Stalking myths vs facts + upcoming support sessions at La Trobe

Stalking is intentional, repeated, unwanted conduct by a person. It may be an attempt to maintain contact, or to threaten and intimidate through power and control. Stalking extends well beyond just physical following and can be extremely distressing. Stalking is a criminal act.

What is stalking?

Stalking conduct includes a broad range of acts that can be both physical and technology facilitated. As little as two unwanted occurrences can constitute stalking.


  • Physically approaching or following you
  • Tracking or surveilling you
  • Phone calls, messages, voicemails, emails
  • Loitering outside your home, work or school
  • Entering your home
  • Interfering with your personal property
  • Accessing, using or changing your accounts
  • Threatening you or people close to you
  • Leaving or sending items, e.g. notes or gifts
  • Ordering or cancelling goods for you
  • Starting false legal action
  • Publishing online about you

Stalking is illegal, however some actions that contribute to stalking are legal. A person may only realise they’re being stalked once they identify a pattern of incidents.

Stalking myths and facts

Myth: Stalkers are strangers whom the victim doesn’t know.
Fact: Anyone (a partner, friend, family member, acquaintance or stranger) can be a stalker, and anyone can be a victim.

Myth: You can’t be stalked by someone you are in a relationship with.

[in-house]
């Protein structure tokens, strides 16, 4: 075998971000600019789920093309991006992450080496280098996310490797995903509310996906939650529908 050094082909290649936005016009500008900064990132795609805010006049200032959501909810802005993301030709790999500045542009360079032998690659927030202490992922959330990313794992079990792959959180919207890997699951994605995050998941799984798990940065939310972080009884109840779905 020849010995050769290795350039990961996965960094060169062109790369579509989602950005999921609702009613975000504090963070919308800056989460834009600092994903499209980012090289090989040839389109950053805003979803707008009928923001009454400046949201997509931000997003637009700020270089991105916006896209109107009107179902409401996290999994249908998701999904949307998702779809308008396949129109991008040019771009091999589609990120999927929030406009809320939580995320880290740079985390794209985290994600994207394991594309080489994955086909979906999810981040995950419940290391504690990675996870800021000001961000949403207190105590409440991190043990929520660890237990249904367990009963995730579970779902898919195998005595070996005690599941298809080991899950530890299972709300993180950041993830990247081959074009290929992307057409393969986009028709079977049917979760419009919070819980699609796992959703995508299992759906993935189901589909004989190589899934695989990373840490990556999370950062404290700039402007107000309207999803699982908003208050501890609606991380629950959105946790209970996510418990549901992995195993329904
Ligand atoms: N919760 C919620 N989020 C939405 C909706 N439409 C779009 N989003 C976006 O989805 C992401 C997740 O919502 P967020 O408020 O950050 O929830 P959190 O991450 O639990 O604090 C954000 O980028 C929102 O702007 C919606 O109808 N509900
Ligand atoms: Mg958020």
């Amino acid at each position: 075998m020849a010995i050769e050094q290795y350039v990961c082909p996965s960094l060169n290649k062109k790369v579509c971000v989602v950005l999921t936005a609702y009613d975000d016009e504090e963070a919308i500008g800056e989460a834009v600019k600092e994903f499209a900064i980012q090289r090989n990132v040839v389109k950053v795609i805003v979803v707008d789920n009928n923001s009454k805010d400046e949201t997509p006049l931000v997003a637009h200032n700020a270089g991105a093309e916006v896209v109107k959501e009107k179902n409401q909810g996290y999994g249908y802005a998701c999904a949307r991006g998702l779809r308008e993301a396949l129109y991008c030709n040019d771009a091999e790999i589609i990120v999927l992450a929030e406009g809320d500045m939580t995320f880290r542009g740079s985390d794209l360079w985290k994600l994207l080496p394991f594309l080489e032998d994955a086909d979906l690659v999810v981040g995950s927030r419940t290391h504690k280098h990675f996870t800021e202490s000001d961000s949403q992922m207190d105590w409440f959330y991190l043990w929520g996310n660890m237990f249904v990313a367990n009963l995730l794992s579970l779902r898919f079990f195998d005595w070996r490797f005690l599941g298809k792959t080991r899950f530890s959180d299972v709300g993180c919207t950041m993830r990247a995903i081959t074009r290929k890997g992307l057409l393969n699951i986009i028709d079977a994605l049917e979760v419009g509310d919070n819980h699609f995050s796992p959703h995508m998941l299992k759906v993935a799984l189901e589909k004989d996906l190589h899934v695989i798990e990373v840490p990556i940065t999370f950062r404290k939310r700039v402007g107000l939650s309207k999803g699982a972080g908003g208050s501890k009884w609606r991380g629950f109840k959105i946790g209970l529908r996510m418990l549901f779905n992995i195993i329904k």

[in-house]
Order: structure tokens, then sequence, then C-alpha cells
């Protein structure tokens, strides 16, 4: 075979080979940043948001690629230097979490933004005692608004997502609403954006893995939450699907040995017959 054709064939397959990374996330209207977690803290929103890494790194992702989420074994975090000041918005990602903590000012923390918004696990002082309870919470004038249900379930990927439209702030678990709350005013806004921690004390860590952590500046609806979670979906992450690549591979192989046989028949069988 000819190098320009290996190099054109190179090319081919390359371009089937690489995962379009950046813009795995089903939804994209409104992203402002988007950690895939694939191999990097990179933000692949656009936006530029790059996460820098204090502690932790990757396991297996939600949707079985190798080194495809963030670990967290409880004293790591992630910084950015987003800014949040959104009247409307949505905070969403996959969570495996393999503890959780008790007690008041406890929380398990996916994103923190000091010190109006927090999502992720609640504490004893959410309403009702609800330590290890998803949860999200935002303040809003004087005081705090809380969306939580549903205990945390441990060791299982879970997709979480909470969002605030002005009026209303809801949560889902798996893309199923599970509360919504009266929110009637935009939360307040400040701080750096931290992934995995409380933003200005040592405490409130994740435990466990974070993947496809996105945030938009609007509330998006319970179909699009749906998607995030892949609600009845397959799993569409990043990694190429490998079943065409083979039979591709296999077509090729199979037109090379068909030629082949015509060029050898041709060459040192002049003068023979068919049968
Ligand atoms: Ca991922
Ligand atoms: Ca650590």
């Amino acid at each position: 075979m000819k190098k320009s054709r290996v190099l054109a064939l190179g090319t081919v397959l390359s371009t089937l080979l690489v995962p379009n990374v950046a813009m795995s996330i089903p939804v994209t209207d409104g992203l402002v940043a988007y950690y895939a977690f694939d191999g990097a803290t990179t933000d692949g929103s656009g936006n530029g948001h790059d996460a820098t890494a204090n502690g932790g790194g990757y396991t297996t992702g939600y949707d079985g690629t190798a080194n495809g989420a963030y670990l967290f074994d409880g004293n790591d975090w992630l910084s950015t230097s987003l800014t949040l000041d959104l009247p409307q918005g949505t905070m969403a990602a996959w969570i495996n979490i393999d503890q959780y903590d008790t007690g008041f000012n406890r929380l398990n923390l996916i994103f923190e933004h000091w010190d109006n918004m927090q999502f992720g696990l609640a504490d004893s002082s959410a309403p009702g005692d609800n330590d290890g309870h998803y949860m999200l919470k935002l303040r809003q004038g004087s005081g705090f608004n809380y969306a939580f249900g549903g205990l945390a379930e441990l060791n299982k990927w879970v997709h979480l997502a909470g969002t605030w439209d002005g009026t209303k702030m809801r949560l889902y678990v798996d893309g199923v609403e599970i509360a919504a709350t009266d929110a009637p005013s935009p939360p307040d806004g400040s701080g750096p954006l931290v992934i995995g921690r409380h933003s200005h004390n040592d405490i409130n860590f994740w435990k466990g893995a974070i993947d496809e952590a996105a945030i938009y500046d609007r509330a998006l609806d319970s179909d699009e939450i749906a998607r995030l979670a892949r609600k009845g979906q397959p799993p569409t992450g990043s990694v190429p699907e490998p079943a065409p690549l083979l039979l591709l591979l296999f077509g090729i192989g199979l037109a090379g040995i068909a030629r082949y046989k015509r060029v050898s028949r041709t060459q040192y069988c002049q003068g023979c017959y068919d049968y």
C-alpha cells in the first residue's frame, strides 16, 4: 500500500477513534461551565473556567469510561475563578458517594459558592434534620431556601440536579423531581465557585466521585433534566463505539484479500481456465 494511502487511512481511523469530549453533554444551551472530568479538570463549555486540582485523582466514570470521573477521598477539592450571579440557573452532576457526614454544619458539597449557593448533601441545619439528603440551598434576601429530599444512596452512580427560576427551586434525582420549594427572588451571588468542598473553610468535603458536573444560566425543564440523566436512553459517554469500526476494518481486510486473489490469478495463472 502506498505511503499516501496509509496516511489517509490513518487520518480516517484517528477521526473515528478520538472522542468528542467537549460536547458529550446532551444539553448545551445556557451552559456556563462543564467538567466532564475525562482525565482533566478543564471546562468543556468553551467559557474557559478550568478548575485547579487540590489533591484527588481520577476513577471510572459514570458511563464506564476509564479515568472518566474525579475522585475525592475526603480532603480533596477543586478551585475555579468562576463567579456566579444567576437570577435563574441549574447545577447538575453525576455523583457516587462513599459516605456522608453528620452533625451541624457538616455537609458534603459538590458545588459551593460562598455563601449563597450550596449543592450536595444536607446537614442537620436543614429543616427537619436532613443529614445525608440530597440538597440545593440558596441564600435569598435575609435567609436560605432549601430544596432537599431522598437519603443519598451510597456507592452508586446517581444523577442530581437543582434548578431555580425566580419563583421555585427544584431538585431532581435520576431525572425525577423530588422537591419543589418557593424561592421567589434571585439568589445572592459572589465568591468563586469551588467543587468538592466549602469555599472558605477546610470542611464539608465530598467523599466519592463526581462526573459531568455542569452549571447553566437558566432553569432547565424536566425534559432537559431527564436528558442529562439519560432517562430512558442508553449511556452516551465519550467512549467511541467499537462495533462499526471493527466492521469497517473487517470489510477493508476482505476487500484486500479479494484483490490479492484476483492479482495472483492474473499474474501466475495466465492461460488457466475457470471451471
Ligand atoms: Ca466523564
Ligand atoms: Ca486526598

Fact: Stalking does occur in intimatepartner relationships, it is a method of coercion, power and control.

Myth: Stalking is romantic, and a demonstration of how much someone cares about you, it’s not dangerous.
Fact: Stalking demonstrates fixation and obsession, the longer it persists the more dangerous it can be to the victim’s safety.

Myth: Stalking is just physical following.
Fact: Technology-facilitated or cyberstalking is very common, it includes GPS tracking, searching or following online, sending viruses, accessing accounts, fake subscriptions, defamatory posts, false accusations or victimisation, catfishing etc.

Assistance and support

If you or someone you know is experiencing stalking, take action to be safe, then seek advice and support from professional services.

More information:

Safer Community can provide you with expert advice, information, options and referrals.

Call Safer Community on 03 9479 8988

Email the Safer Community team

Complete an online report via our website

Visit us in person at Bundoora PE level 2 or Bendigo SSC

Not sure if Safer Community covers your issue? Get in touch for a consult or check out the Safer Community website for information. 

Please note: Safer Community is not an emergency or critical response service, and reports, emails and voicemails are not reviewed outside of operating hours. For afterhours assistance please contact the La Trobe Crisis Line on 1300 146 307 or text 0488 884 100 or Security on campus at 9479 2222.